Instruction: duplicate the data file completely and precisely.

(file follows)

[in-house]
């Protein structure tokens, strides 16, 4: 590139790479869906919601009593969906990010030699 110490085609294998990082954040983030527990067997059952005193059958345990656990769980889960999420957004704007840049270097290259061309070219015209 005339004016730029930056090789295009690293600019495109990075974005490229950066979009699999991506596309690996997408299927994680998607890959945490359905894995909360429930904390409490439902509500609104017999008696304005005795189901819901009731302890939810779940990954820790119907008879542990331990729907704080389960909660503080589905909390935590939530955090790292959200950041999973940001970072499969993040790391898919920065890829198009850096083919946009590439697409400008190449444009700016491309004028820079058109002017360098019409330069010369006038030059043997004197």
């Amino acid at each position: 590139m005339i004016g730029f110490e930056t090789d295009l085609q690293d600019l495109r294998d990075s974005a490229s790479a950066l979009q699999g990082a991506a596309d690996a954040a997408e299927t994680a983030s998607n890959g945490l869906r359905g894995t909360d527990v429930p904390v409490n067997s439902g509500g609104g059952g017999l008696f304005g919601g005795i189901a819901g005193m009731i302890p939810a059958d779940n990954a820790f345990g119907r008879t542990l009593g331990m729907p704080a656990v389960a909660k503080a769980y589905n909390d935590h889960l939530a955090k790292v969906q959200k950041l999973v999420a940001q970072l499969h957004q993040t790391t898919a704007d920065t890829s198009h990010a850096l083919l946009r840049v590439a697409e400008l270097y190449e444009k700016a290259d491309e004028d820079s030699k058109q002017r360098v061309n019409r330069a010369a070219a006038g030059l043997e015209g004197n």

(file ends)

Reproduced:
[in-house]
């Protein structure tokens, strides 16, 4: 590139790479869906919601009593969906990010030699 110490085609294998990082954040983030527990067997059952005193059958345990656990769980889960999420957004704007840049270097290259061309070219015209 005339004016730029930056090789295009690293600019495109990075974005490229950066979009699999991506596309690996997408299927994680998607890959945490359905894995909360429930904390409490439902509500609104017999008696304005005795189901819901009731302890939810779940990954820790119907008879542990331990729907704080389960909660503080589905909390935590939530955090790292959200950041999973940001970072499969993040790391898919920065890829198009850096083919946009590439697409400008190449444009700016491309004028820079058109002017360098019409330069010369006038030059043997004197």
């Amino acid at each position: 590139m005339i004016g730029f110490e930056t090789d295009l085609q690293d600019l495109r294998d990075s974005a490229s790479a950066l979009q699999g990082a991506a596309d690996a954040a997408e299927t994680a983030s998607n890959g945490l869906r359905g894995t909360d527990v429930p904390v409490n067997s439902g509500g609104g059952g017999l008696f304005g919601g005795i189901a819901g005193m009731i302890p939810a059958d779940n990954a820790f345990g119907r008879t542990l009593g331990m729907p704080a656990v389960a909660k503080a769980y589905n909390d935590h889960l939530a955090k790292v969906q959200k950041l999973v999420a940001q970072l499969h957004q993040t790391t898919a704007d920065t890829s198009h990010a850096l083919l946009r840049v590439a697409e400008l270097y190449e444009k700016a290259d491309e004028d820079s030699k058109q002017r360098v061309n019409r330069a010369a070219a006038g030059l043997e015209g004197n």